PROFESSOR DANIEL WRIGHT, 2001: “Roger Stritmatter has provided a map of the author’s mind as his creative art was informed by scripture.”

SIR DEREK JACOBI, 2001: “A Stunning piece of scholarship.”

JUSTICE JOHN PAUL STEVENS, US SUPREME COURT: “An impressive piece of work….[which] demonstrates that the owner of the de Vere Bible had the same familiarity with its text as the author of the Shakespeare canon.”

WILLIAM NIEDERKORN (NEW YORK TIMES, 2001): “Shakespeare’s preference for the Geneva translation of the Bible is an accepted fact. De Vere’s Bible, which is in the collection of the Folger Shakespeare Library in Washington, is identified by his heraldic emblems on the binding. Dr. Stritmatter’s dissertation (which he self-published) includes handwriting analysis and an independent forensics report, which concludes that “it is highly probable that Edward de Vere, 17th Earl of Oxford, is the author” of the annotations in it.”

LATRICE CURTIS (GRADUATING SENIOR, COPPIN STATE UNIVERSITY, CLASS OF ’08): “Your lecture was riveting, thought-provoking, and engaging….. Any one of the social and historical aspects of the novel you pointed out would be great for a research assignment……It is amazing what “thinking out side the box” can do for literature….”

MARY-ANNE DOGO-ISONAGIE (GRADUATING SENIOR, COPPIN STATE UNIVERSITY, CLASS OF ’09): Thank you for giving eloquent and clear voice to the ideas I have felt but could not always express. Thank for continuously being an example of the difference one professor with deep confidence, passion, and sincerity can make. Thank you for always urging me to make that difference as well. And, finally, thank you for always pushing me to dream what is possible, rather than settling for what is. Your help has motivated me to continue to pursue an education in English.”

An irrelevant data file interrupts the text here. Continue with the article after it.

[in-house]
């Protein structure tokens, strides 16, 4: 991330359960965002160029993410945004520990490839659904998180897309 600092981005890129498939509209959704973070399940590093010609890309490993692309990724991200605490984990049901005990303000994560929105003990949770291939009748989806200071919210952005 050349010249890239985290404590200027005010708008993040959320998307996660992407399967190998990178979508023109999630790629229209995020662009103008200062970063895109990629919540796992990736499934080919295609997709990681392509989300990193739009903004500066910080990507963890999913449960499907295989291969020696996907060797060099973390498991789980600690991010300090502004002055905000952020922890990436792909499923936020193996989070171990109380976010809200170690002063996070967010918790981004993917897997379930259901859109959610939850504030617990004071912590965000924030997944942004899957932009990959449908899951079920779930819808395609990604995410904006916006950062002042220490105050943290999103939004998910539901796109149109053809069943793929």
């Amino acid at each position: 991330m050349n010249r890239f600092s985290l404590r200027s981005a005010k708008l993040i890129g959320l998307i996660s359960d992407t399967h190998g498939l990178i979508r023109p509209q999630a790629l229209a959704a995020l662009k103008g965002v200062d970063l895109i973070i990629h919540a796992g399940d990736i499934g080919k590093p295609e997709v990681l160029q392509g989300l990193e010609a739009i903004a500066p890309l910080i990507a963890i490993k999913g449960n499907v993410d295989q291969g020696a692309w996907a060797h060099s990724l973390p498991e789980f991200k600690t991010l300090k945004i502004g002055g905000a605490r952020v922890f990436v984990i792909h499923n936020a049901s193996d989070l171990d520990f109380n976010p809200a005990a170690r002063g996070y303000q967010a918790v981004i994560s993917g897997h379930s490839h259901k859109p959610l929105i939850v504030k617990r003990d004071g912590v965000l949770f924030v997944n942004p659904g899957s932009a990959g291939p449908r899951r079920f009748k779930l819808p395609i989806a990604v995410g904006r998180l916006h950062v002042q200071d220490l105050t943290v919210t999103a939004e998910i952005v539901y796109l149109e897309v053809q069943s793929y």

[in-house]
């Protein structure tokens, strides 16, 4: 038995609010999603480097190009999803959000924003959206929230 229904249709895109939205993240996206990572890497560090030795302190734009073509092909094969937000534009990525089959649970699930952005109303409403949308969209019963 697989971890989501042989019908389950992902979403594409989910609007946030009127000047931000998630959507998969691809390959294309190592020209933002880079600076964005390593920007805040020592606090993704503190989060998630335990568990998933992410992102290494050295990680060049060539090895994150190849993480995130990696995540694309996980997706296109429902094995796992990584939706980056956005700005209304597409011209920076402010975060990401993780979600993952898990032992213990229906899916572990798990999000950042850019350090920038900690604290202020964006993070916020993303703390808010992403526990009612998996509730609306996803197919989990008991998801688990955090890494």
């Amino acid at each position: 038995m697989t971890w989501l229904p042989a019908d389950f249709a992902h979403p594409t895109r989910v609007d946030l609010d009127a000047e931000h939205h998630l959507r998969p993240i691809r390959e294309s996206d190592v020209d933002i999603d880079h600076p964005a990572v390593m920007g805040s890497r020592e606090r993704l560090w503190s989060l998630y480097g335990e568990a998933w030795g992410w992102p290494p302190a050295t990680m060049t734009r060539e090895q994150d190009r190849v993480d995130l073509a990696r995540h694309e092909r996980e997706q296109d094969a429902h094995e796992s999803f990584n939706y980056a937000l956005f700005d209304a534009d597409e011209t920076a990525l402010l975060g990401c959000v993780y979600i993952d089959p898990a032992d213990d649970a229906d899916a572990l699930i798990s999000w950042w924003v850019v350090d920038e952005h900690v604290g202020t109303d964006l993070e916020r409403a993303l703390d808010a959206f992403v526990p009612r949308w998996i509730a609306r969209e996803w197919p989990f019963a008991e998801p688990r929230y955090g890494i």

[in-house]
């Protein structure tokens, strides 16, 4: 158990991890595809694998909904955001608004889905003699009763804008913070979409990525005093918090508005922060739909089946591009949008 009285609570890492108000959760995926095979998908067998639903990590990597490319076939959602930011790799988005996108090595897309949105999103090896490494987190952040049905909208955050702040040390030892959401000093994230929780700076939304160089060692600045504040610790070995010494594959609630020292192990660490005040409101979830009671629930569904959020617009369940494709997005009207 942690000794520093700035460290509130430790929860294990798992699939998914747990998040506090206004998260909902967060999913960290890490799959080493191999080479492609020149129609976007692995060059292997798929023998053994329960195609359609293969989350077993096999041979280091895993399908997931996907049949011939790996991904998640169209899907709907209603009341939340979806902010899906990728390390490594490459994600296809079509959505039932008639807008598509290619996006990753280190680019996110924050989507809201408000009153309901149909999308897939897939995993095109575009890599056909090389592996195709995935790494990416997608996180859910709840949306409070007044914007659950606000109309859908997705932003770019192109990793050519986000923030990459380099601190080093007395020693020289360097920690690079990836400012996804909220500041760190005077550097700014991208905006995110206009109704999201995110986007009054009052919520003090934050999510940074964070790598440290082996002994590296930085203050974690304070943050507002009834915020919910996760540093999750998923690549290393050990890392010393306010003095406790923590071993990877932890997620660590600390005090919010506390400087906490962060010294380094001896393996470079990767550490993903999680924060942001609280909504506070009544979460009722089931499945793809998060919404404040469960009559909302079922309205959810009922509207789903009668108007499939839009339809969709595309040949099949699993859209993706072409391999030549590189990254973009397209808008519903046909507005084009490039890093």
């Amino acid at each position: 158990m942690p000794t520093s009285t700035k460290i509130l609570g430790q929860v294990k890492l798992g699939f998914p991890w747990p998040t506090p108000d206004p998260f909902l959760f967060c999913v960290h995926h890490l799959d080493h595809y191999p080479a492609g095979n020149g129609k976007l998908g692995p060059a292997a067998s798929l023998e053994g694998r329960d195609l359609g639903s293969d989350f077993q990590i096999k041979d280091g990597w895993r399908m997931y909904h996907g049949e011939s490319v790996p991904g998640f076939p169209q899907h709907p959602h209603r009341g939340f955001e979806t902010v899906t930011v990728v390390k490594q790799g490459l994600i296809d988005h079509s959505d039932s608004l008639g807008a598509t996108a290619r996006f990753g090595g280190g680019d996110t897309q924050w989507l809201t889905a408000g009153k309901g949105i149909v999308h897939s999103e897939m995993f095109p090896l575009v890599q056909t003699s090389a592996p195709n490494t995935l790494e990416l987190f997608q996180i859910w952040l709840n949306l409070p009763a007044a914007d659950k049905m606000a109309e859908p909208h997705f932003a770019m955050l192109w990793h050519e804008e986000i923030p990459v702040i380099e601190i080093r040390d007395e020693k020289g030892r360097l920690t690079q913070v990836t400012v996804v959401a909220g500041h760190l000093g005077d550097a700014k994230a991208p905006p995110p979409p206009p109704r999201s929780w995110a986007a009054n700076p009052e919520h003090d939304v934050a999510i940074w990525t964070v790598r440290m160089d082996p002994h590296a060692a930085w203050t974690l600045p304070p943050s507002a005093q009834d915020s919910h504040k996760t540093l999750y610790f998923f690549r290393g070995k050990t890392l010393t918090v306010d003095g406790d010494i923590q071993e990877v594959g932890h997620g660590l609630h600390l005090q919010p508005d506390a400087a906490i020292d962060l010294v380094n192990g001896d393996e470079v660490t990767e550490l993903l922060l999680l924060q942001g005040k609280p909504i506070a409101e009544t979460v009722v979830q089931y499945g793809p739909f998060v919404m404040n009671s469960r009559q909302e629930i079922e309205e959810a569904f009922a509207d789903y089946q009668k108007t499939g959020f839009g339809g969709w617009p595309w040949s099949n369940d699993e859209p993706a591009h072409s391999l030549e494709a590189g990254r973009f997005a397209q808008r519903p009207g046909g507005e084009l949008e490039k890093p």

DAVID KATHMAN, 2009: “Roger Stritmatter is another antistratfordian (sic) with pretensions to scholarly rigor, though his arguments have generally focused not on the Stratford man but on the most popular alternative ‘Shakespeare,’ Edward de Vere, seventeenth earl of Oxford” (The Oxfordian, 11 (2009)): 23.

2 Responses to “The Critics”

  1. richard waugaman says:

    Kathman seems to be the lone voice crying in the wilderness. No– make that weeping, and gnashing his teeth. Is it just possible that Kathman has some axe to grind?

  2. Roger Stritmatter says:

    Well Richard, to me the most shocking thing about that quotation is the venue in which it appeared. I’m sure that there are many others who share Kathman’s cultivated ignorance on our topic but are shy about speaking up about it.

    Someone today just posted to my Facebook page a message that read “you’re full of cr**,” but when I tried to retrieve the message or even get some idea of the context (since I still have no idea of *what* exactly I was “full of cr**” about — such is the erudition of some of our antagonists), it was already deleted, whether because the poster had some second doubts or it violated some Facebook terms of service, I don’t know.

    In that particular issue of *The Oxfordian* Kathman has also allowed to refer to Charlton Ogburn’s “typically mendacious” methodology. It was imho shameful to see such remarks endorsed in “*The Oxfordian,*” and to my knowledge there has never been any acknowledgment of the extent of the error.